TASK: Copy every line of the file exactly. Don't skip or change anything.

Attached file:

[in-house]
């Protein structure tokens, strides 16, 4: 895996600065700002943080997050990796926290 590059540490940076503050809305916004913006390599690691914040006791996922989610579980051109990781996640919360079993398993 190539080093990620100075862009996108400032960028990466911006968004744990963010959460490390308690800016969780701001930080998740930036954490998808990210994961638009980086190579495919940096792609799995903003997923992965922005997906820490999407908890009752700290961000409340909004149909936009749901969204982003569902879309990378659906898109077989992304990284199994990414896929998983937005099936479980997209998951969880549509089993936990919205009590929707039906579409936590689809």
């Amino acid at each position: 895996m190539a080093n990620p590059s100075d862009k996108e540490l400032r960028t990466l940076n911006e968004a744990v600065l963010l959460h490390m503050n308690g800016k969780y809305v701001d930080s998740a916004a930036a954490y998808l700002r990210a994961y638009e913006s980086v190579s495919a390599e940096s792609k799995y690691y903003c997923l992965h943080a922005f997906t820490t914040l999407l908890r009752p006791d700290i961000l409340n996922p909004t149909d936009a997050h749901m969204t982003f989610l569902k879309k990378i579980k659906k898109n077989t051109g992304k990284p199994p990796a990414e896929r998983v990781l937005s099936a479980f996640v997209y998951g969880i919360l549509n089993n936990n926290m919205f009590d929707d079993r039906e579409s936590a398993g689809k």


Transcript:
[in-house]
């Protein structure tokens, strides 16, 4: 895996600065700002943080997050990796926290 590059540490940076503050809305916004913006390599690691914040006791996922989610579980051109990781996640919360079993398993 190539080093990620100075862009996108400032960028990466911006968004744990963010959460490390308690800016969780701001930080998740930036954490998808990210994961638009980086190579495919940096792609799995903003997923992965922005997906820490999407908890009752700290961000409340909004149909936009749901969204982003569902879309990378659906898109077989992304990284199994990414896929998983937005099936479980997209998951969880549509089993936990919205009590929707039906579409936590689809």
């Amino acid at each position: 895996m190539a080093n990620p590059s100075d862009k996108e540490l400032r960028t990466l940076n911006e968004a744990v600065l963010l959460h490390m503050n308690g800016k969780y809305v701001d930080s998740a916004a930036a954490y998808l700002r990210a994961y638009e913006s980086v190579s495919a390599e940096s792609k799995y690691y903003c997923l992965h943080a922005f997906t820490t914040l999407l908890r009752p006791d700290i961000l409340n996922p909004t149909d936009a997050h749901m969204t982003f989610l569902k879309k990378i579980k659906k898109n077989t051109g992304k990284p199994p990796a990414e896929r998983v990781l937005s099936a479980f996640v997209y998951g969880i919360l549509n089993n936990n926290m919205f009590d929707d079993r039906e579409s936590a398993g689809k």